February 12, 2020
They Chose the DC – February 2020
“Alone we go faster. Together we go further.” This saying holds true for the District Central, with the arrival of new economic actors who are breathing new life into the area. Here are 3 new businesses that have decided to establish themselves in the legendary Chabanel District, in the heart of the Ahuntsic-Cartierville borough.
DressYou: fashion at the click of a mouse
This platform created by Jean-Christophe Dubé serves as a link between consumers of clothing and fashion accessories and retailers. How it works is easy: people take pictures of their looks and share them. The published items can be purchased with a single click, “and are always at the same price as you would find it on the brand website itself (sales included),” explains DressYou on its website. The icing on the cake? To encourage sharing, content creators receive 5% of the value of all purchases made on their looks. “We are a marketplace,” sums up Carine Jamieson-St-Amand, Chief Marketing Officer. The company mainly targets young people between the ages of 18 and 35. Established since the summer of 2018 on Louvain Ouest, this business of 5 employees fully intends pursuing its development, by focusing on an application that will be available as of March 1 on Apple Store and Google Play. “The goal is to increase our number of users and the number of our retail partnerships,” explains the cofounder. At present, about twenty local brands do business with DressYou, some of which are based in the District Central. “That’s one of the reasons why we chose this neighbourhood, which represents us well, because just like the [District Central], we straddle two worlds: the world of fashion and world of technology.”
385 rue de Louvain Ouest / www.dressyou.ca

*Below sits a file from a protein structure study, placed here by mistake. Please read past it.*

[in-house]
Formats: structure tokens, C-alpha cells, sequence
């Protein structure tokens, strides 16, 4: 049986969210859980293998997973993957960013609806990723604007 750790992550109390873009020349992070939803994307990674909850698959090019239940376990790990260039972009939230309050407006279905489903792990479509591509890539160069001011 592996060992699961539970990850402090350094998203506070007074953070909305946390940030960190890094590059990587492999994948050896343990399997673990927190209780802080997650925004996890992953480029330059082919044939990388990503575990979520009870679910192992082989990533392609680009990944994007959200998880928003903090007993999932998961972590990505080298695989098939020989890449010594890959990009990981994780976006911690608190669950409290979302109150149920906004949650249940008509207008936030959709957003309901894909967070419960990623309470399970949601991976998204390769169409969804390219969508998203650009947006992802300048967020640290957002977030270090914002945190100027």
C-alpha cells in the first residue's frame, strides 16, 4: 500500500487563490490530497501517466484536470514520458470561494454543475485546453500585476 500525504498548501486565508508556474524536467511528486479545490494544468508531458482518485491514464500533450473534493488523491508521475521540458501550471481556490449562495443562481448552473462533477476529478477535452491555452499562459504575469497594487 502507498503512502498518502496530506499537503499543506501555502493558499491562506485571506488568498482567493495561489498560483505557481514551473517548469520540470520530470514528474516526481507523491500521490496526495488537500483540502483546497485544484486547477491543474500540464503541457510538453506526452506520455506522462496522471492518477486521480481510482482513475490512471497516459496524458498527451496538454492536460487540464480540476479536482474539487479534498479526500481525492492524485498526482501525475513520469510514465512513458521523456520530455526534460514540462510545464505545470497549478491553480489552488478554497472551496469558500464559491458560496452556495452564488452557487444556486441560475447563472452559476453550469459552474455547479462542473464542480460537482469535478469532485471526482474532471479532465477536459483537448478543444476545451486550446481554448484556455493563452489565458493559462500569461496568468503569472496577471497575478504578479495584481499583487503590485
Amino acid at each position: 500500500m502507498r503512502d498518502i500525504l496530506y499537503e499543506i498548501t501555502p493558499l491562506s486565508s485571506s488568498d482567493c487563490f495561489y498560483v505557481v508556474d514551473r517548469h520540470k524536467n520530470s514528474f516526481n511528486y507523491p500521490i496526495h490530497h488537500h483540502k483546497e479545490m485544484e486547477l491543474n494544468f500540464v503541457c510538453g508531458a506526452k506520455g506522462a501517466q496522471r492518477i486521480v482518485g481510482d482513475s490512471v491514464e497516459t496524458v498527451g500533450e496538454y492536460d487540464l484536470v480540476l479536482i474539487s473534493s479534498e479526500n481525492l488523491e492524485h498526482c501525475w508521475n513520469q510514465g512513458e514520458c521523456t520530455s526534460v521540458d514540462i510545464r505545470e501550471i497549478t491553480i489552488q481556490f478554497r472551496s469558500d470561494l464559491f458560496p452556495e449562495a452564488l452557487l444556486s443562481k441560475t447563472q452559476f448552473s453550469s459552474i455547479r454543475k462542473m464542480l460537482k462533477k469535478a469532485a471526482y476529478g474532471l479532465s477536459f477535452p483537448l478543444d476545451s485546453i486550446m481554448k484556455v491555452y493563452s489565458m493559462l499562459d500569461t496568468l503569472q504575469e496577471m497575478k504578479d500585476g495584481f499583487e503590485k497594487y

Motivo Promotions Group: Rooted in local know-how
Motivo is the story of a successful economic turnaround. From being a well-known gift shop in Little Italy, this family business led by Luigi Vendittelli, underwent a transformation becoming a partner of choice for many brands that rely on its services for the production and development of items bearing its logo. Among its most illustrious clients, Group Motivo counts the STM (Société des transports de Montréal), for which it holds the trademark licence. The Planetarium, UQAM, the Montreal Museum of Fine Arts, and Subway restaurants also benefit from its experience for their collections. For Luigi Vendittelli, who learned the ins and outs of production and development in China, where he spent 15 years of his life, nothing is more important than local know-how. “Most of our products are manufactured, assembled and decorated in Quebec or Canada,” insists the Group’s President, who only has kind words to say about the District Central. “I love this place! Public transit and parking are easily accessible and rents are still affordable.” On the project side, Motivo Promotions Group fervently hopes to obtain another licence: that of the Ville de Montréal. “It’s a long-term project that is very important to us hat we hope to finalize in the near future.”
9494, boulevard Saint-Laurent, suite 900 / www.motivogroup.ca
CGS: Strength in numbers
A few months ago, the American company CGS established itself in the District Central by acquiring Visual Next, a Canadian company known for its software designed mainly for fashion and clothing companies. This acquisition allows the global provider of enterprise software and outsourcing services to expand its access to the textile world. “We are the leading solutions provider in the fashion industry, “said Charles Benoualid, the former CEO of Visual Next, now Vice-President of Research and Development at CGS. The solutions offered are designed to strengthen the business activities of their many clients, spread across some 40 countries, in various areas such as financial services, the hotel industry, technology or telecommunications. Among them is the BlueCherry Suite, a supply chain management software, “recognized as the standard for suppliers in the fashion, manufacturing, distribution and retail industries.” The District Central’s roots in apparel and fashion were a factor in CGS’ design to establish themselves here, “given its easy access to public transit,” said Charles Benoualid. Since its inception in the neighbourhood, CGS began work on improving its spaces, resulting in the construction of a training centre that should be operational by the end of March.
8960 avenue du Parc / www.cgsinc.com
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